Why So Urgent?
I hate reading. Since leaving seminary, I have started reading a large collection of books. I have finished many of them tentatively (gotta get through this thing); I have left many unfinished (reached a point where I was done reading before they were done writing). I really hate reading on a deadline, or as an assignment (authority issues perhaps…laziness perhaps?). Recently, I picked up a book that hascaptured me.
I agreed to teach a class, and the book is the ‘text book’ for the class. It’s about communicating more effectively, and I learned quite a bit in the beginning of the book (the ‘story’ portion).
Then, the second part of the book got a little harder to get through for me. The author took the principles from the story and expanded them into a teaching approach on those principles. My frustration began as the transition came. “I got what I needed to get out of the story portion. Is this just a rehash of the principles in the front?”
Then, a single statement literally doubled me over. Right there in Starbucks, I read, I wept. The section of the book was about why growing in your trade (preaching) is important. I didn’t particularly need this pep talk, I habitually look for ways to become a better speaker/preacher. I experiment and adjust as I learn, so (honestly) my eyes were sort of skimming the words as I ‘people glanced’ and sucked on my Vanilla Misto. Then, the author laid out the following hypothetical (I’m paraphrasing).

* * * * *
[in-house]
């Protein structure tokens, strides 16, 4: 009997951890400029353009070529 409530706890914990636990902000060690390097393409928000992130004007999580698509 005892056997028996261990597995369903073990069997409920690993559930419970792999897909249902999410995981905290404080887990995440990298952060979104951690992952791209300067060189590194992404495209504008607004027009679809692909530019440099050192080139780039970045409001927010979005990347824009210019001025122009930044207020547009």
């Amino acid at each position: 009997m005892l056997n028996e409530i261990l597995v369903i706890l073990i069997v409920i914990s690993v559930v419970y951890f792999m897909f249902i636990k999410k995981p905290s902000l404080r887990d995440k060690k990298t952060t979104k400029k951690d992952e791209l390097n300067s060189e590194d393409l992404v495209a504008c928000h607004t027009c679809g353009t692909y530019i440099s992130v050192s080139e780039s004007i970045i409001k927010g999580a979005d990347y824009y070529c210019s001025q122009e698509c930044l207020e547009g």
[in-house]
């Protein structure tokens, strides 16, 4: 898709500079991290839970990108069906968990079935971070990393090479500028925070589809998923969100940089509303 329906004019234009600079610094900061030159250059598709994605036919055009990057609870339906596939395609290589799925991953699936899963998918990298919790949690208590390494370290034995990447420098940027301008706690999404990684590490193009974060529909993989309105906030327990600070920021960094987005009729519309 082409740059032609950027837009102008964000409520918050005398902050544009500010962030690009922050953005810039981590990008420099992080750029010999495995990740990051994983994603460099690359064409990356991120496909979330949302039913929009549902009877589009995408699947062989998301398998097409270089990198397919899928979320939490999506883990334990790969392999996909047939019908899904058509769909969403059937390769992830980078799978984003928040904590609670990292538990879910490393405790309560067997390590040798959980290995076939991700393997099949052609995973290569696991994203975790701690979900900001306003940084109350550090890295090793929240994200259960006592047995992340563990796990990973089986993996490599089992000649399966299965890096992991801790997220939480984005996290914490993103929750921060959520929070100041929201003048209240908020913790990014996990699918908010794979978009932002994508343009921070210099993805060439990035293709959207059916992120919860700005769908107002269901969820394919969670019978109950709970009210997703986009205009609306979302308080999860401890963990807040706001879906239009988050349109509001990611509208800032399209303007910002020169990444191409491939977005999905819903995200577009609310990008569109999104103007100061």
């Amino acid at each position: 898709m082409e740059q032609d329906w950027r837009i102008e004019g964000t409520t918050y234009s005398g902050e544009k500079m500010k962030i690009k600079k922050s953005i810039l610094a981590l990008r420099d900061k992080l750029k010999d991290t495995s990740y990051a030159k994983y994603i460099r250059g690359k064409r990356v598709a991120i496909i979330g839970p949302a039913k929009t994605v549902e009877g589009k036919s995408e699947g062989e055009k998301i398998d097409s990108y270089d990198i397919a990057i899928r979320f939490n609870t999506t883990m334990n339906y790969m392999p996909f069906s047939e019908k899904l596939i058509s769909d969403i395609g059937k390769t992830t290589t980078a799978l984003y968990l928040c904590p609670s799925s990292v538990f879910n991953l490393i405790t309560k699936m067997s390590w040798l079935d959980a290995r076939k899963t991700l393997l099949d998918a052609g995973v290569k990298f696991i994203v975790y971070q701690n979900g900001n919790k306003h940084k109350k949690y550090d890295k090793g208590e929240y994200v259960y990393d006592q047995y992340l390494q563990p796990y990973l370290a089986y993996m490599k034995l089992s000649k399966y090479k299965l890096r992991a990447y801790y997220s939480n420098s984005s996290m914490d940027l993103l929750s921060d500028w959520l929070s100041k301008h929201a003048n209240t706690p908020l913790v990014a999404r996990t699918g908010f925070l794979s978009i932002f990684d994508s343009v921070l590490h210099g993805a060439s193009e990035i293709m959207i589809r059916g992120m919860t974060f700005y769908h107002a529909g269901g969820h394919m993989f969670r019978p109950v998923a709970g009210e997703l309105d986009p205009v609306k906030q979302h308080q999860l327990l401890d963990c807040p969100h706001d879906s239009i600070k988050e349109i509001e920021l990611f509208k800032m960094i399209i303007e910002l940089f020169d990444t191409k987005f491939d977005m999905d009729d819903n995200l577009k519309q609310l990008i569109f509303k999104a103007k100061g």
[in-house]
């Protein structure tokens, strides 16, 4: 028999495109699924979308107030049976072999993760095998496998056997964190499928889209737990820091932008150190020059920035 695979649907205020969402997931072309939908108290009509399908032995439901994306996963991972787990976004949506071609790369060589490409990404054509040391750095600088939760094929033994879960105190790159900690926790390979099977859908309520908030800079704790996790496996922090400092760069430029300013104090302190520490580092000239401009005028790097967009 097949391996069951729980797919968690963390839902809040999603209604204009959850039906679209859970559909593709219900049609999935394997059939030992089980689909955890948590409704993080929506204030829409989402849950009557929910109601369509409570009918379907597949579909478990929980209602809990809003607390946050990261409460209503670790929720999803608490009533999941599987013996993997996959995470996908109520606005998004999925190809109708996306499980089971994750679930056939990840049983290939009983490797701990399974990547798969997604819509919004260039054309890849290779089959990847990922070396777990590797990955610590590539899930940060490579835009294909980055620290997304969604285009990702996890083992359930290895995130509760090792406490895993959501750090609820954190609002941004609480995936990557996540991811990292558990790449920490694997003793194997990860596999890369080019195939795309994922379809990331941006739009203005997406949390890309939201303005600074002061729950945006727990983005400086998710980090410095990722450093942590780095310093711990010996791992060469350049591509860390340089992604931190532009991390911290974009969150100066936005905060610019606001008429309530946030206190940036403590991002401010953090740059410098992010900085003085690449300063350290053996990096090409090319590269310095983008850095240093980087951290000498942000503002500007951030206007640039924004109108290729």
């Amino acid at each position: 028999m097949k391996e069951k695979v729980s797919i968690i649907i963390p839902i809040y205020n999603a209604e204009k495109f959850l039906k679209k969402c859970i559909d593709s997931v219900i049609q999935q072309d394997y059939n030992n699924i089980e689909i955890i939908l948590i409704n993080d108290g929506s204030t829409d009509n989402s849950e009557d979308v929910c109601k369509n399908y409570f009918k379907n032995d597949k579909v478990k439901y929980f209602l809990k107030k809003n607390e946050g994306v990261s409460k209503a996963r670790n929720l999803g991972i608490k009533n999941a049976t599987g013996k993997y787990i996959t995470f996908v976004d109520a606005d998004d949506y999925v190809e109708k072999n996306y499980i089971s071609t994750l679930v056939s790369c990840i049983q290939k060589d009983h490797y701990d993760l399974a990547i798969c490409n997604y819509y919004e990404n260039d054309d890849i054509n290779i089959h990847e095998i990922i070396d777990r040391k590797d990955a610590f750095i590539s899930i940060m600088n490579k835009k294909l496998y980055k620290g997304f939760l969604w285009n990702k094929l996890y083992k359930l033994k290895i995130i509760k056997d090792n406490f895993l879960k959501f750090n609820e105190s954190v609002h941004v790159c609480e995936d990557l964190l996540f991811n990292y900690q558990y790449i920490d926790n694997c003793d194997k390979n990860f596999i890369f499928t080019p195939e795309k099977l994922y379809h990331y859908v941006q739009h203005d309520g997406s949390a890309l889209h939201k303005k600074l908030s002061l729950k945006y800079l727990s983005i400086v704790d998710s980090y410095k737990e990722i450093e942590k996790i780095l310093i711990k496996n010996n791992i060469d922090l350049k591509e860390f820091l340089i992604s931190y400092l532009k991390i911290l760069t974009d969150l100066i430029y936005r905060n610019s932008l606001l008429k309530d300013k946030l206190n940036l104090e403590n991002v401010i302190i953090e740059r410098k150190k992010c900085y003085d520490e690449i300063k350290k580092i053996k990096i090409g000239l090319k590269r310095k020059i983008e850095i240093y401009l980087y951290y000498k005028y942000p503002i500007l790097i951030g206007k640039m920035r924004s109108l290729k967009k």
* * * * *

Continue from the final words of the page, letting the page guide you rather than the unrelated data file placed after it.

Your teenage son has grown away from you and from the Church. His faith is shaky at best, and he has announced that he’s leaving. Leaving you, leaving the Church, leaving the area. Out of his respect for you, he’ll come this last Sunday and then he’s leaving. If the Holy Spirit comes to you and tells you exactly an illustration and message that would reach your son, wouldn’t you try it?
As touching as the story was, the punch was right after: “Next Sunday, somebody’s prodigal son or daughter may slip into the back of your auditorium to give the God thing one last try.”1 I would like to think I preach and teach with a seriousness that doesn’t deny this fact. However, I can’t say that I have consistently approached my communication task in order to encounter that fact.
I recently surveyed my congregation to see (among other things) where my preaching could be more effective in striking the chords my people need. I gathered some good insights and am making some adjustments. This book has spurred some deeper thinking about sermon preparation and approach in general. That single statement was worth the cost of the book (and far more). There is a certain essential desperation to preaching, and at times I lack that desperation.
Before you shout, “Yeah, man!” at the preachers who may read this. Let’s look at the same concept beyond preaching. How might I incorporate that same Kingdom desperation into the way I live, and not just the way I preach? We all spend so much time thinking, complaining and (let’s be real) bitching about what’s wrong with the world and how we are powerless to change it. Maybe the old trite worn-out phrase is right. Be the change you want to see. Do I live with a Kingdom urgency, or am I waiting for someone or something else to change before I do?
It is easy to write about what’s wrong with the world, or this politician or party or that, or with driving or parenting, or whatever. I can write, complain and walk away unchanged. The Gospel calls for transformation, not argumentation. Maybe it’s time to shut up for a little bit and take the hard turn of letting the Holy Spirit change us. This blog post is far from over, but what will I do about it? What will you? Any suggestions?
1 Stanley, Andy & Jones, Lane, Communicating for a Change, Multnomah Books, 2013. p.176